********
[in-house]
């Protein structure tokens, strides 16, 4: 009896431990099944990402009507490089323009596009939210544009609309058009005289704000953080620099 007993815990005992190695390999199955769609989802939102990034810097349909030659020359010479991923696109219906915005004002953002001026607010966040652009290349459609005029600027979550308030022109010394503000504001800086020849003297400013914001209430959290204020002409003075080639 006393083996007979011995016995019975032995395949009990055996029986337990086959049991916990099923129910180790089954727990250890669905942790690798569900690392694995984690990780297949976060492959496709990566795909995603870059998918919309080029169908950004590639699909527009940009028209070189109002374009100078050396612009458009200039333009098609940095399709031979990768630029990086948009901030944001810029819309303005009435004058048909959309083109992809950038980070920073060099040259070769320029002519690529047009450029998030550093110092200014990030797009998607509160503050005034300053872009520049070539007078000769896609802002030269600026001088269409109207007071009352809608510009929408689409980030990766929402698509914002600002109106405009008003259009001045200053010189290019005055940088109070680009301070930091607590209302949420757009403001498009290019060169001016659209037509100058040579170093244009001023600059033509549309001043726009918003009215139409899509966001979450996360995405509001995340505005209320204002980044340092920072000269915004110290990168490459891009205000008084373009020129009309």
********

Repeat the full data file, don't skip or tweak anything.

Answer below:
[in-house]
């Protein structure tokens, strides 16, 4: 009896431990099944990402009507490089323009596009939210544009609309058009005289704000953080620099 007993815990005992190695390999199955769609989802939102990034810097349909030659020359010479991923696109219906915005004002953002001026607010966040652009290349459609005029600027979550308030022109010394503000504001800086020849003297400013914001209430959290204020002409003075080639 006393083996007979011995016995019975032995395949009990055996029986337990086959049991916990099923129910180790089954727990250890669905942790690798569900690392694995984690990780297949976060492959496709990566795909995603870059998918919309080029169908950004590639699909527009940009028209070189109002374009100078050396612009458009200039333009098609940095399709031979990768630029990086948009901030944001810029819309303005009435004058048909959309083109992809950038980070920073060099040259070769320029002519690529047009450029998030550093110092200014990030797009998607509160503050005034300053872009520049070539007078000769896609802002030269600026001088269409109207007071009352809608510009929408689409980030990766929402698509914002600002109106405009008003259009001045200053010189290019005055940088109070680009301070930091607590209302949420757009403001498009290019060169001016659209037509100058040579170093244009001023600059033509549309001043726009918003009215139409899509966001979450996360995405509001995340505005209320204002980044340092920072000269915004110290990168490459891009205000008084373009020129009309």